Tuesday, July 13, 2021

Imagination & Art

"[the rules] provide the framework around which you build a game of simplicity or tremendous complexity -- your time and imagination are about the only limiting factors, and the fact that you have purchased these rules tends to indicate that there is no lack of imagination..."

Thus wrote Gary Gygax in the first paragraph of his introduction to Men & Magic (OD&D, volume 1), and every Dungeons & Dragons rule set since have included some similar words regarding the importance of imagination to the playing of the game.

Just what is imagination? The dictionary definition ranges from "the formation of a mental image or concept of that which is not real or present" (AHD) to "the act or power of forming a mental image of something not present to the senses or never before wholly perceived in reality" (MWD) to simply "the ability to create pictures in your mind; the part of the mind that does that" (OED). Conceptualizing ideas...especially visual ideas (images, pictures)...would seem to be the main purpose/use of one's imagination, and we can thus infer that it is this ability (to mentally conceptualize images) that is so important to the D&D hobby.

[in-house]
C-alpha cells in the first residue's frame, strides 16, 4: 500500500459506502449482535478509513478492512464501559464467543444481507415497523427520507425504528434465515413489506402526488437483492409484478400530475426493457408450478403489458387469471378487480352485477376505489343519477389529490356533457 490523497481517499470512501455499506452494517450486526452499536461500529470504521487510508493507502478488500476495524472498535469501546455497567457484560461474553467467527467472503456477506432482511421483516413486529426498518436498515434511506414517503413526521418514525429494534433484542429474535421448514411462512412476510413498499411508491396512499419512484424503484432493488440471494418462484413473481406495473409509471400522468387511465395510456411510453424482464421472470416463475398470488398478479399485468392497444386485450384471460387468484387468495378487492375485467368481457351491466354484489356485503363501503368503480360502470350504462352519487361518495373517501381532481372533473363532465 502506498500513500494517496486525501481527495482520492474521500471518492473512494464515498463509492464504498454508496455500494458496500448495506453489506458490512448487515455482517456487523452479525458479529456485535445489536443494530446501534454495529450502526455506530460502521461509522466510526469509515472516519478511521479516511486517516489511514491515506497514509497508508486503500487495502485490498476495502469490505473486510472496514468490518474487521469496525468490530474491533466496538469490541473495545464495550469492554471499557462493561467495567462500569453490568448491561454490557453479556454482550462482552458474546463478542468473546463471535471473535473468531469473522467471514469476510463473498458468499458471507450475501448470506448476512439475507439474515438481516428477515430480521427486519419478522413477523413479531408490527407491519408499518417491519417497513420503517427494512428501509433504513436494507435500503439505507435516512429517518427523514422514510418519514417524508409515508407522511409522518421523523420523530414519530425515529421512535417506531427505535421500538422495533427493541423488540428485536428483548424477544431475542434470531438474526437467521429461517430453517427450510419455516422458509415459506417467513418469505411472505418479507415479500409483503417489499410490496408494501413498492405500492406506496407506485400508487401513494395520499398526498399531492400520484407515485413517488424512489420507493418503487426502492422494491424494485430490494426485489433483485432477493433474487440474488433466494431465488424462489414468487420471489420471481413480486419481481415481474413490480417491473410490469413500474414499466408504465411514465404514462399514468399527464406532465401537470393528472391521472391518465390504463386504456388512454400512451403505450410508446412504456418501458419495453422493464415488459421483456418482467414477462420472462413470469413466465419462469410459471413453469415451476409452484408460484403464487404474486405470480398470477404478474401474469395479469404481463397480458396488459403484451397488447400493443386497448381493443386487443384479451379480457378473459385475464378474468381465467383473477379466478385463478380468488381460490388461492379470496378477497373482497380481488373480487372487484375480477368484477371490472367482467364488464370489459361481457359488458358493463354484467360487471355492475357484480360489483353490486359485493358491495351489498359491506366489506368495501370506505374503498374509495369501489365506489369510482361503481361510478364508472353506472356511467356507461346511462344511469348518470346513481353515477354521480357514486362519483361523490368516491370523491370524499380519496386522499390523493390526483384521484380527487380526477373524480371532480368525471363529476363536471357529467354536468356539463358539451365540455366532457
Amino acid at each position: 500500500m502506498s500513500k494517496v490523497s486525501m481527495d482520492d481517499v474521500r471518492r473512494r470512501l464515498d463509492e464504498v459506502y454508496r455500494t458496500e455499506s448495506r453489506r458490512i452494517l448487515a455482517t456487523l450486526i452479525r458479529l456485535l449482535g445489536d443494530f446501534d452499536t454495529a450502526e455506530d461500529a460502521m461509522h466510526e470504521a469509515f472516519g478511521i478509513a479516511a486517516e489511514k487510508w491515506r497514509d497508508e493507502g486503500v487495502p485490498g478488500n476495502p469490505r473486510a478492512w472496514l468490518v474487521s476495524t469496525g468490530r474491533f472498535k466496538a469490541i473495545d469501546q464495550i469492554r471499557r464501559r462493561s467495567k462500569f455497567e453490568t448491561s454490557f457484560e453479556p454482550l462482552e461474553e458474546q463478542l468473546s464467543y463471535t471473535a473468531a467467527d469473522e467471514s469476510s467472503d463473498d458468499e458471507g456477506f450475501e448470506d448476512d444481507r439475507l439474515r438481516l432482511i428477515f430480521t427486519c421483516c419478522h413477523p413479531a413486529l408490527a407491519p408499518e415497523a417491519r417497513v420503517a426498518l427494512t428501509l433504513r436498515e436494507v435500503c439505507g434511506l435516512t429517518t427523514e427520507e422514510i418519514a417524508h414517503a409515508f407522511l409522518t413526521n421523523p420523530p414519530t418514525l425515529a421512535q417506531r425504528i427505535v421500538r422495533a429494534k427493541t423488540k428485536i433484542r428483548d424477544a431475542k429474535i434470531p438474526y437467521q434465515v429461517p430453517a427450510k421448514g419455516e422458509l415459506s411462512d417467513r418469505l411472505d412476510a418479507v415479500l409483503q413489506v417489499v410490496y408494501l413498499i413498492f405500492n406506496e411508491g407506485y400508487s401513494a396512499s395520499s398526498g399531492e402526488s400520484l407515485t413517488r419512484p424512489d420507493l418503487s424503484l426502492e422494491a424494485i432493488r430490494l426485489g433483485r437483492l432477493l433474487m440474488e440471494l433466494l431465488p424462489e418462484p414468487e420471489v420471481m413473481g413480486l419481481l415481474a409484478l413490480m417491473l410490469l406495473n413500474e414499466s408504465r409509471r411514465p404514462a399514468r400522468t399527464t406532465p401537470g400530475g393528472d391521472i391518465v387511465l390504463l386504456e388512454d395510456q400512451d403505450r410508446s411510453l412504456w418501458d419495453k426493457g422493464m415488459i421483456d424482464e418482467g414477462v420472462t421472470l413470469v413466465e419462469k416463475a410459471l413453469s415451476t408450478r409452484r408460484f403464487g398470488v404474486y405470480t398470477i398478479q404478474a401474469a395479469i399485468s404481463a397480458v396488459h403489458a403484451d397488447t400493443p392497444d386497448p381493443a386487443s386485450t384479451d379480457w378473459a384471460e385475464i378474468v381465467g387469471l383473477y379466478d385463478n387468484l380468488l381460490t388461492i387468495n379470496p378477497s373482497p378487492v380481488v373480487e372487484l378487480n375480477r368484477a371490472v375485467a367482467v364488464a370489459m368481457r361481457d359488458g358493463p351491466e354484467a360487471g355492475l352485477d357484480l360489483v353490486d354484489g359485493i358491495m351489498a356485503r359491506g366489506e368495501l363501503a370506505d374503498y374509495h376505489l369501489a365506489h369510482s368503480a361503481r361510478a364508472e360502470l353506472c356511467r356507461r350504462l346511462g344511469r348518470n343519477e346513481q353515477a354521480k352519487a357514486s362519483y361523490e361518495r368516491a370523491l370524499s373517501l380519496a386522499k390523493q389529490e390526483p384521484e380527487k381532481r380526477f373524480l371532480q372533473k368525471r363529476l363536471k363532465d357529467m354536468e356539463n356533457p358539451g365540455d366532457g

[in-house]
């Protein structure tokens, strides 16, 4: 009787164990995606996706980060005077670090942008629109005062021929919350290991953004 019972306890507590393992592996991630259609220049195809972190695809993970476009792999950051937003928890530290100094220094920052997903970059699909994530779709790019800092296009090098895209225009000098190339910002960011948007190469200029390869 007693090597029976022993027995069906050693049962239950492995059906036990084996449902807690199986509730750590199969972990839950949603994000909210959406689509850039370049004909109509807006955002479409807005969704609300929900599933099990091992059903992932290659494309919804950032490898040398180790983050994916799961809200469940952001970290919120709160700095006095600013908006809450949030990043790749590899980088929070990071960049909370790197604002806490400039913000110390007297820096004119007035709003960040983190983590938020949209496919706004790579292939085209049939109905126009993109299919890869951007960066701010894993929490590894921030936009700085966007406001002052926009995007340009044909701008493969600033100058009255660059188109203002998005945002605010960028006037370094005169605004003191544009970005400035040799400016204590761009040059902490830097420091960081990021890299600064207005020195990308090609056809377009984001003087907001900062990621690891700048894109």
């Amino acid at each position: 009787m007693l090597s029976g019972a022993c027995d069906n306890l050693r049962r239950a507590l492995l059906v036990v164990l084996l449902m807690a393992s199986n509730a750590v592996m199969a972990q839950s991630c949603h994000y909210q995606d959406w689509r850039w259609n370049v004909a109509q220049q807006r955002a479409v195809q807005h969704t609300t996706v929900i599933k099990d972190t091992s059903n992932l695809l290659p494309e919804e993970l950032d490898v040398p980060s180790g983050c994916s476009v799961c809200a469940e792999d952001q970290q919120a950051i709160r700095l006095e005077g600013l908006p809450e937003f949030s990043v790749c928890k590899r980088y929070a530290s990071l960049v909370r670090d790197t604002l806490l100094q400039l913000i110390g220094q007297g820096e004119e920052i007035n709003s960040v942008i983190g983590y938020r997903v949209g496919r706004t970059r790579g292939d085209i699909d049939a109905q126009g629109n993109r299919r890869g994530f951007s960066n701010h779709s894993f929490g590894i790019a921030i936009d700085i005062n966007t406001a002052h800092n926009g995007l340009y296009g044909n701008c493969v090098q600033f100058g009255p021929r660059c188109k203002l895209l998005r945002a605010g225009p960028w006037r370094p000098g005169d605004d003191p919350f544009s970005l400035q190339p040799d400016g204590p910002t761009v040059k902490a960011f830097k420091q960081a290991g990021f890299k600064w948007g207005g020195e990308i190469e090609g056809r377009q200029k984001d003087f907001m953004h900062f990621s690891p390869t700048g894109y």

It's important to a LOT of things (duh) but it is of utmost importance to a tabletop game that utilizes no board, and that requires participants to create mental images in their heads of the action occurring with little more than a handful of dice, textual notes, and narrated description to help. Players that fail to possess exceptional imagination will have a damnably hard time playing D&D, especially if the Dungeon Master, too, lacks the faculty to visualize and/or effectively describe their vision. Fortunately, imagination as a mental faculty can be exercised, becoming stronger with training and effort.